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Shoplifters make downtown Waynesville’s naughty list

Shoplifters make downtown Waynesville’s naughty list

Something about the holidays always brings out the best — and worst — in people and Santa Claus is the unquestioned arbiter thereof.

Buffy Phillips, executive director of the Downtown Waynesville Association, says she’s heard of more shoplifting from DWA members this year than she can ever remember. 

“Maybe it’s the holiday season, or maybe the merchants are more on top of things,” she said. 

Phillips isn’t sure if there’s more shoplifting taking place, or it’s just being more widely reported because of security upgrades some merchants have recently made, including cameras and special merchandise tags. 

Additional preventive measures focusing on education communication have also been undertaken to help downtown businesses safeguard against shrinkage.

“The police department always has one person that’s willing to come speak with merchants about counterfeit money and shoplifting — what to look for,” she said, describing video footage of a shoplifter examining an item with one hand as a diversionary tactic, while deftly pocketing merchandise with the other. 

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“We are seeing some real professionals on film,” she said in a recent email to DWA members. “Many of them are repeat customers.”

According to the National Association for Shoplifting Prevention, more than 2 million Americans are caught shoplifting each year, but are caught just once for every 48 attempts. Professional shoplifters make up 3 percent of all shoplifters, but cause 10 percent of what Fortune magazine estimates is $32 billion in losses per year for retailers in the U.S. alone.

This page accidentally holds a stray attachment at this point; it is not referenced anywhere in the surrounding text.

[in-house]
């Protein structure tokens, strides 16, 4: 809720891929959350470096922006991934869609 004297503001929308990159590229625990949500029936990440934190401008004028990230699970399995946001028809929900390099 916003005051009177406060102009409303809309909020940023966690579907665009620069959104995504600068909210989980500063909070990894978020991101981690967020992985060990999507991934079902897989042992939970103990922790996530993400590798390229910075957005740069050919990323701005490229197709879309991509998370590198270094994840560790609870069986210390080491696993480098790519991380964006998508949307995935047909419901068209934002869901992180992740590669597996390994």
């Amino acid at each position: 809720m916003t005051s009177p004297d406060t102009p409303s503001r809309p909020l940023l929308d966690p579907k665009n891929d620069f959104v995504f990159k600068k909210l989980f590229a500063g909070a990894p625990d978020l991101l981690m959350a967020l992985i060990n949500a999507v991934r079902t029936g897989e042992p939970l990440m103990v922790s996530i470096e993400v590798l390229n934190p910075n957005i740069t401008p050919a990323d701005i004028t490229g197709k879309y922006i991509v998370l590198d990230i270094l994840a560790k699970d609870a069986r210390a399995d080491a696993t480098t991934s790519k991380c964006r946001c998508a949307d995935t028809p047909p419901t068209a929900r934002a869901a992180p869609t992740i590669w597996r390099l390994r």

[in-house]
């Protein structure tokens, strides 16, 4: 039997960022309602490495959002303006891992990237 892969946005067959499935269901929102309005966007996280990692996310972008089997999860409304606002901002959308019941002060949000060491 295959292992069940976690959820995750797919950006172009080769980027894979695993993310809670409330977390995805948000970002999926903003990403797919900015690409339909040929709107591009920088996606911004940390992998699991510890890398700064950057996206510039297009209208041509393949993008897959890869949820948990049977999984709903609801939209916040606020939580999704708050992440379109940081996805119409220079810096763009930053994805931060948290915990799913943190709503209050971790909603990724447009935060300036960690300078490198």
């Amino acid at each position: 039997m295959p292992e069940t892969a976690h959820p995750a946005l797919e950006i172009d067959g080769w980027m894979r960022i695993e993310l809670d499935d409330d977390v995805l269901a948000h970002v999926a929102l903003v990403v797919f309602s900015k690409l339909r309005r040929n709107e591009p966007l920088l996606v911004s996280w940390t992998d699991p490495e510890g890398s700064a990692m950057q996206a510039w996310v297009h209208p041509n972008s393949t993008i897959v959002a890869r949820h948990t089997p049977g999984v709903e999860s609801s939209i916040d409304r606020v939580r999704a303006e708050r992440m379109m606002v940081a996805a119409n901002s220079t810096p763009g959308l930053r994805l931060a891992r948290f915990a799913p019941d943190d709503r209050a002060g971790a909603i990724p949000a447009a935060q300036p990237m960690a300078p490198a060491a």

Whether professional or amateur, shoplifters working Waynesville may want to think twice about making Main Street their destination.

Merchants remain connected in a variety of ways and keep each other advised — with descriptions and photos of shoplifters — via an existing email network, but have recently added an additional means by which to place the wayward on Santa’s naughty list. 

In cooperation with the Town of Waynesville, the DWA will now issue mobile alerts about shoplifters via the town’s “CodeRED” emergency services announcement system. 

CodeRED is an internet-based notification system created by Florida-based company Emergency Communications Network. The system, which has been marketed to governments and municipalities since 1998, is currently utilized by more than 3,000 state and local governments in Canada and the U.S. and gives users like the Town of Waynesville the ability to communicate emergency or disaster conditions across multiple platforms. 

Despite the jolly crimson color invoked in the system’s name, for shoplifters it doesn’t bring presents, but rather alerts local business owners to their presence. 

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